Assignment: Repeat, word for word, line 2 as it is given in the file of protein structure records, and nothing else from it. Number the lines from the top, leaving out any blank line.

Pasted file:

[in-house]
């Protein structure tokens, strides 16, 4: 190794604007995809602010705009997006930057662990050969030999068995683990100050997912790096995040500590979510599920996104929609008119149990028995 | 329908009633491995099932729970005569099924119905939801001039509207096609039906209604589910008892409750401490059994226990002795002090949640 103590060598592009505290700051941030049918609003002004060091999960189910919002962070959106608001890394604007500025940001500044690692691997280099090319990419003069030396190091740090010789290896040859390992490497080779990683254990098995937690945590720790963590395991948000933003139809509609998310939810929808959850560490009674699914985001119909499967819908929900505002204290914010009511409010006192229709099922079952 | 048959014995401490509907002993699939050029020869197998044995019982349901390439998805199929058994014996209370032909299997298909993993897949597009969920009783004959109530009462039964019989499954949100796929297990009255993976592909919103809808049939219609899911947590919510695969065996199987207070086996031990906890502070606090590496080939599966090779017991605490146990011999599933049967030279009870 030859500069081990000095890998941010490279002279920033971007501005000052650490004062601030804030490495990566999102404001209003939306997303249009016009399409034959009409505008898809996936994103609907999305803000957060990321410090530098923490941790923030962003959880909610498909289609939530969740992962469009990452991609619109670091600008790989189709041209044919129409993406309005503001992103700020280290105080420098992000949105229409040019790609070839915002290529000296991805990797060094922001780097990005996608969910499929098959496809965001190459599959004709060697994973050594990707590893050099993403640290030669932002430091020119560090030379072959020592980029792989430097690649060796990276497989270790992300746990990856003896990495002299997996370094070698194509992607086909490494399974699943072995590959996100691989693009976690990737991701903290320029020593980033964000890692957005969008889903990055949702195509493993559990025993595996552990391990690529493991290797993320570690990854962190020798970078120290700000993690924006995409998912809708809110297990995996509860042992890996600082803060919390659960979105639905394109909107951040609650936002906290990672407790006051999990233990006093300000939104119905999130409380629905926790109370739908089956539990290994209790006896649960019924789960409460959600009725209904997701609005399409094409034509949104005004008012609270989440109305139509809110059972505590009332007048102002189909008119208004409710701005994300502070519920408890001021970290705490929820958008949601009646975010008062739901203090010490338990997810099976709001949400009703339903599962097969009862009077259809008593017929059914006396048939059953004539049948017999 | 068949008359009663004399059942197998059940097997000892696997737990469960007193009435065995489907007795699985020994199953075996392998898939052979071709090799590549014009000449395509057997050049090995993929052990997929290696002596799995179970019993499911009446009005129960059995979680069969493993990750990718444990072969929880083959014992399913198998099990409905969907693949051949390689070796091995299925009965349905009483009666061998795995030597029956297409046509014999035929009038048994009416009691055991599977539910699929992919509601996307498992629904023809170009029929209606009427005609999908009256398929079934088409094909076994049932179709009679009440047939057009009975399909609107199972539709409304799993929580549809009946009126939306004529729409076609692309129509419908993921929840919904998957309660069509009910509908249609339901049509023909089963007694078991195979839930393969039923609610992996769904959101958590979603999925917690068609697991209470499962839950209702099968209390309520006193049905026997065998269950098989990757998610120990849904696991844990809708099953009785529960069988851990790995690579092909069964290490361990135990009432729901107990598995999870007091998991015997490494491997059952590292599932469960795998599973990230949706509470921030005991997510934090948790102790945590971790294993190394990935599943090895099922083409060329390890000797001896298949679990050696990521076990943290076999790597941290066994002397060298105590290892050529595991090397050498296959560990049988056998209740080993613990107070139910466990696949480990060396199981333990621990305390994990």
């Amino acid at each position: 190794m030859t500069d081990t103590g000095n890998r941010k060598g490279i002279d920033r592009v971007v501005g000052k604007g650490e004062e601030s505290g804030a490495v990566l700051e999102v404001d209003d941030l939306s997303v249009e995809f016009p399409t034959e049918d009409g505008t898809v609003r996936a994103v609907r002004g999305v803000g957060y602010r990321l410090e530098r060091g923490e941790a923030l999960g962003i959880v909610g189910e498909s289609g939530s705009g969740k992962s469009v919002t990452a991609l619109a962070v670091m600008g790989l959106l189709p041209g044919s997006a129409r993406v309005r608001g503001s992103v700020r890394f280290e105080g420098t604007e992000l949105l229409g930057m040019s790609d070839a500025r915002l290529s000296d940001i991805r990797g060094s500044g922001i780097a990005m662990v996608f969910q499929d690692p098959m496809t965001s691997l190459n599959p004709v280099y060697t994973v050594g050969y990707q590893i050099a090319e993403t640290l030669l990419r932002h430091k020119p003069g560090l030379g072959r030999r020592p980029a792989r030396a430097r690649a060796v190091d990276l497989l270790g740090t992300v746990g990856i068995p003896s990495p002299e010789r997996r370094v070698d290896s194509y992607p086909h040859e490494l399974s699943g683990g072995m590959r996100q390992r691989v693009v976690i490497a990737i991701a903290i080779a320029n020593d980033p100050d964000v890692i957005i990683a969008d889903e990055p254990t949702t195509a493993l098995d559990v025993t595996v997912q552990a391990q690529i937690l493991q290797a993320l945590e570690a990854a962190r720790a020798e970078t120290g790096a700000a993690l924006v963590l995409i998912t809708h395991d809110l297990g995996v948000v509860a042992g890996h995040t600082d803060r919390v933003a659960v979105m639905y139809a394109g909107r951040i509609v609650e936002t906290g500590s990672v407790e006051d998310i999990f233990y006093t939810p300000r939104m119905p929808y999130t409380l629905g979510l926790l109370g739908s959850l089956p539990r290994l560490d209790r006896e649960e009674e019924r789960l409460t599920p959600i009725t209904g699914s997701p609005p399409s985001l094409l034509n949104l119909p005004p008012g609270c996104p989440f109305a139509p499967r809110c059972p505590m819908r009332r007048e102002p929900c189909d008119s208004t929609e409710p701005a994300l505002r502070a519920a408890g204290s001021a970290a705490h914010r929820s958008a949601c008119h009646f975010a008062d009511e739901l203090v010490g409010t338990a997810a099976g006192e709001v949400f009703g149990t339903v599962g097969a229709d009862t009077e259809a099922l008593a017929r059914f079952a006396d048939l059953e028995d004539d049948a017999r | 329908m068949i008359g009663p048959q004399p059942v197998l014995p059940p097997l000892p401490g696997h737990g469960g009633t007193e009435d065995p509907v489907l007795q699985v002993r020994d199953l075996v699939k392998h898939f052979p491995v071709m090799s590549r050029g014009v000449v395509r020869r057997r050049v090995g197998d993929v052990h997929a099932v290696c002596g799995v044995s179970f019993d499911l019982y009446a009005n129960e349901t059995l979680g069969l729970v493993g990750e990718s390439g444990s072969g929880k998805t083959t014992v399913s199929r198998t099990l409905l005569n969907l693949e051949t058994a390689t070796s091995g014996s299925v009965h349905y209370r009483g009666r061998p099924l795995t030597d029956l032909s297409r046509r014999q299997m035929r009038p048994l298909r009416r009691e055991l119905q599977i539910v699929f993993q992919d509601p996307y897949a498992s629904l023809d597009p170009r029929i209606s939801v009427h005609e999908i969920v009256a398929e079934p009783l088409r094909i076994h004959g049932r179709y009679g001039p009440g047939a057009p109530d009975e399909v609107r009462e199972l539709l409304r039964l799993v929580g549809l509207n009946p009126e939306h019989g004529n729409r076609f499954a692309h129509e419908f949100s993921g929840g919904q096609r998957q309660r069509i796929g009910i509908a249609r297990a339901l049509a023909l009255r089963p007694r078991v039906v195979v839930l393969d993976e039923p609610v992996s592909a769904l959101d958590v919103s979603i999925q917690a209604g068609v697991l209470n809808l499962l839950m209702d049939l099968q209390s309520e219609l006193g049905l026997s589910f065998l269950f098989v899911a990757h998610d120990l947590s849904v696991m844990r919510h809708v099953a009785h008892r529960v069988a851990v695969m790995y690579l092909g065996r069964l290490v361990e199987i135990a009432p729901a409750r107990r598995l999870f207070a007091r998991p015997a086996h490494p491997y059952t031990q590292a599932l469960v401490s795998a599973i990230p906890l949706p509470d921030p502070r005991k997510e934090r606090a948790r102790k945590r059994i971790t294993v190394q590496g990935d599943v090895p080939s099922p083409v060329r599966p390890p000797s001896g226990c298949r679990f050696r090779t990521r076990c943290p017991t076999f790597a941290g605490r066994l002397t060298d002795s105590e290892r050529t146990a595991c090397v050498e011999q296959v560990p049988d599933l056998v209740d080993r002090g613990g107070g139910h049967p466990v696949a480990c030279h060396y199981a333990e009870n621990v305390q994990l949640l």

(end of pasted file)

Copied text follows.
């Protein structure tokens, strides 16, 4: 190794604007995809602010705009997006930057662990050969030999068995683990100050997912790096995040500590979510599920996104929609008119149990028995 | 329908009633491995099932729970005569099924119905939801001039509207096609039906209604589910008892409750401490059994226990002795002090949640 103590060598592009505290700051941030049918609003002004060091999960189910919002962070959106608001890394604007500025940001500044690692691997280099090319990419003069030396190091740090010789290896040859390992490497080779990683254990098995937690945590720790963590395991948000933003139809509609998310939810929808959850560490009674699914985001119909499967819908929900505002204290914010009511409010006192229709099922079952 | 048959014995401490509907002993699939050029020869197998044995019982349901390439998805199929058994014996209370032909299997298909993993897949597009969920009783004959109530009462039964019989499954949100796929297990009255993976592909919103809808049939219609899911947590919510695969065996199987207070086996031990906890502070606090590496080939599966090779017991605490146990011999599933049967030279009870 030859500069081990000095890998941010490279002279920033971007501005000052650490004062601030804030490495990566999102404001209003939306997303249009016009399409034959009409505008898809996936994103609907999305803000957060990321410090530098923490941790923030962003959880909610498909289609939530969740992962469009990452991609619109670091600008790989189709041209044919129409993406309005503001992103700020280290105080420098992000949105229409040019790609070839915002290529000296991805990797060094922001780097990005996608969910499929098959496809965001190459599959004709060697994973050594990707590893050099993403640290030669932002430091020119560090030379072959020592980029792989430097690649060796990276497989270790992300746990990856003896990495002299997996370094070698194509992607086909490494399974699943072995590959996100691989693009976690990737991701903290320029020593980033964000890692957005969008889903990055949702195509493993559990025993595996552990391990690529493991290797993320570690990854962190020798970078120290700000993690924006995409998912809708809110297990995996509860042992890996600082803060919390659960979105639905394109909107951040609650936002906290990672407790006051999990233990006093300000939104119905999130409380629905926790109370739908089956539990290994209790006896649960019924789960409460959600009725209904997701609005399409094409034509949104005004008012609270989440109305139509809110059972505590009332007048102002189909008119208004409710701005994300502070519920408890001021970290705490929820958008949601009646975010008062739901203090010490338990997810099976709001949400009703339903599962097969009862009077259809008593017929059914006396048939059953004539049948017999 | 068949008359009663004399059942197998059940097997000892696997737990469960007193009435065995489907007795699985020994199953075996392998898939052979071709090799590549014009000449395509057997050049090995993929052990997929290696002596799995179970019993499911009446009005129960059995979680069969493993990750990718444990072969929880083959014992399913198998099990409905969907693949051949390689070796091995299925009965349905009483009666061998795995030597029956297409046509014999035929009038048994009416009691055991599977539910699929992919509601996307498992629904023809170009029929209606009427005609999908009256398929079934088409094909076994049932179709009679009440047939057009009975399909609107199972539709409304799993929580549809009946009126939306004529729409076609692309129509419908993921929840919904998957309660069509009910509908249609339901049509023909089963007694078991195979839930393969039923609610992996769904959101958590979603999925917690068609697991209470499962839950209702099968209390309520006193049905026997065998269950098989990757998610120990849904696991844990809708099953009785529960069988851990790995690579092909069964290490361990135990009432729901107990598995999870007091998991015997490494491997059952590292599932469960795998599973990230949706509470921030005991997510934090948790102790945590971790294993190394990935599943090895099922083409060329390890000797001896298949679990050696990521076990943290076999790597941290066994002397060298105590290892050529595991090397050498296959560990049988056998209740080993613990107070139910466990696949480990060396199981333990621990305390994990």